Nova Scotia has been a national leader in asymptomatic testing through the pandemic. It was among the first provinces to make rapid tests widely available to anyone who wanted one—even if that person has none of the classic runny nose/headache/fever/cough/sore throat/trouble breathing symptoms of COVID.
The rapid testing program started December 7, 2020, and last month it reached a peak for number of people tested. “At one point, we had hit over 1,900 on one or two days at some of the sites,” says Lisa Barrett, the infectious disease specialist who’s coordinating the pop-up rapid testing at places like the Convention Centre, Central Library and Alderney Gate Library. To date, Nova Scotia has given over 81,000 rapid tests. Ontario has swabbed more than two million noses, but only began that testing in May 2021.
Rapid tests (AKA antigen tests) at pop-up sites are different from the testing happening at primary assessment centres (PACs). The rapid tests come back in 15-30 minutes thanks to a process where, according to the WHO, “if the target antigen is present in sufficient concentrations in the sample, it will bind to specific antibodies fixed to a paper strip enclosed in a plastic casing and generate a visually detectable signal.”
Related Rapid testing numbers are down, and that’s a problem: Testing lead Lisa Barrett says C19 cases may go undetected as fewer noses are swabbed.
Doctor Barrett breaks it down in simpler terms. “It's a bendy thing that goes into the back of your nose, gathers up some—hopefully—boogers and comes on out,” she says. “It goes into a tiny bit—16 drops, in fact—of fluid and buffer.” After swirling it around in the liquid, five drops of that liquid are deposited on what looks a lot like a pregnancy test, but for COVID. “If one line appears, that means the test worked, but you're negative. And if two lines appear after 15 minutes, then that means that you are positive and need to get a confirmation gold standard test to make sure that it's a real positive.”
That “gold standard test” is a PCR—polymerase chain reaction—test. PCR technology is extremely accurate, but operates on a different time scale from rapid testing. “In most cases, Nova Scotians will receive their test result within 72 hours,” says Nova Scotia Health’s testing info page, although results took a lot longer to get during the recent backlog of 45,000 PCR tests.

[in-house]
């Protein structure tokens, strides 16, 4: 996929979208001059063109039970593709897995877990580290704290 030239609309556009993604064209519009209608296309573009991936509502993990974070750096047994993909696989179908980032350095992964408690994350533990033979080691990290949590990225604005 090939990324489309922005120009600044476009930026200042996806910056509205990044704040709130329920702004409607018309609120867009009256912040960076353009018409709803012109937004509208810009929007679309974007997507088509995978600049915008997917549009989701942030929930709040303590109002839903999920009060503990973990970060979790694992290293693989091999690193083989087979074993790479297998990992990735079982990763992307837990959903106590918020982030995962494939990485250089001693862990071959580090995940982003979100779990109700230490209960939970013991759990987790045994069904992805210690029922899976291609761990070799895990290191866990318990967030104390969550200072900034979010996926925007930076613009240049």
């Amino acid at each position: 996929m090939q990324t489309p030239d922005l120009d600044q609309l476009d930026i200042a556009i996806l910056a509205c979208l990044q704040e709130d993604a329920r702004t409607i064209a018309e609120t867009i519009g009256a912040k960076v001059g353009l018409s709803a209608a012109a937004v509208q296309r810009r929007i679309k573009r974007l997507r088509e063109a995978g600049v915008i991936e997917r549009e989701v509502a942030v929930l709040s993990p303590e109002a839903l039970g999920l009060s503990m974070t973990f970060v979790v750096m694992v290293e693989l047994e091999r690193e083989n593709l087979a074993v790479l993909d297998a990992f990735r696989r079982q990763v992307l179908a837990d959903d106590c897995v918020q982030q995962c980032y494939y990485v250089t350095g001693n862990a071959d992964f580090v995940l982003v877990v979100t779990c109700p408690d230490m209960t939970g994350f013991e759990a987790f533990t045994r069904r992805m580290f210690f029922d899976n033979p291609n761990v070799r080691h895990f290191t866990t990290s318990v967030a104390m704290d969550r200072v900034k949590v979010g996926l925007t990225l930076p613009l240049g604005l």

Nova Scotia’s rapid test sites are using the Abbott Panbio test, which has a sensitivity or accuracy rate of 91 percent. But this can depend on several factors, including how long a person has been infected, the amount of virus in their body and even human error.
Barrett says the more than 2,300 volunteers who help make COVID testing run smoothly are trained to do it right. “If you only put a swab part way in, you're not going to get as much of it,” she says. “People get back there, that's for sure. You'll be sure it almost hits the back of your throat.”
With growing COVID-19 case numbers, the lab has set out to prove that rapid testing is accurate and effective. Swabbers at pop-up sites have been taking a select portion of attendees and performing a PCR test on that person as well. “It's quality assurance, to make sure that during this time of high virus, to get a better sense of how much virus we're missing or not missing,” says Barrett.
The PCR test is taken right after the rapid test, and the sample is sent to the lab. If both results come back negative (or positive, if the tested person has COVID), public health can be reassured the rapid tests are detecting COVID when present.
The problem would be if the rapid test comes back negative, but the PCR comes back positive—indicating a false negative on a rapid test, something that could lead to unwitting community spread. “It is an important thing to do, to make sure that we're getting real data from the real world, validating the test,” explains Barrett.
In Nova Scotia, anyone whose rapid test comes back positive is already sent for a PCR test to confirm. It’s unclear which PCR tests the province uses, but most of the 40 different PCR tests approved in Canada have a sensitivity rate of 100 percent, with a few outliers reporting between 80 and 99 percent accuracy.
The lab wants to get at least 500 PCR samples, and Barrett expects up to 20 percent of positive cases might get missed the first time around. “It depends on how many positives are in that site that day,” she says. “The less virus that's around, the more tests we'll need to do to make sure we're not missing something.”
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Barrett clarifies that if you have symptoms and want a PCR test or need proof of one to travel, you can’t go demand one at a rapid test site. But if you have an “easy nose” as she puts it, you might get selected. “Basically, we're just trying to find people who might have the least discomfort or anxiety about having a second swab done.”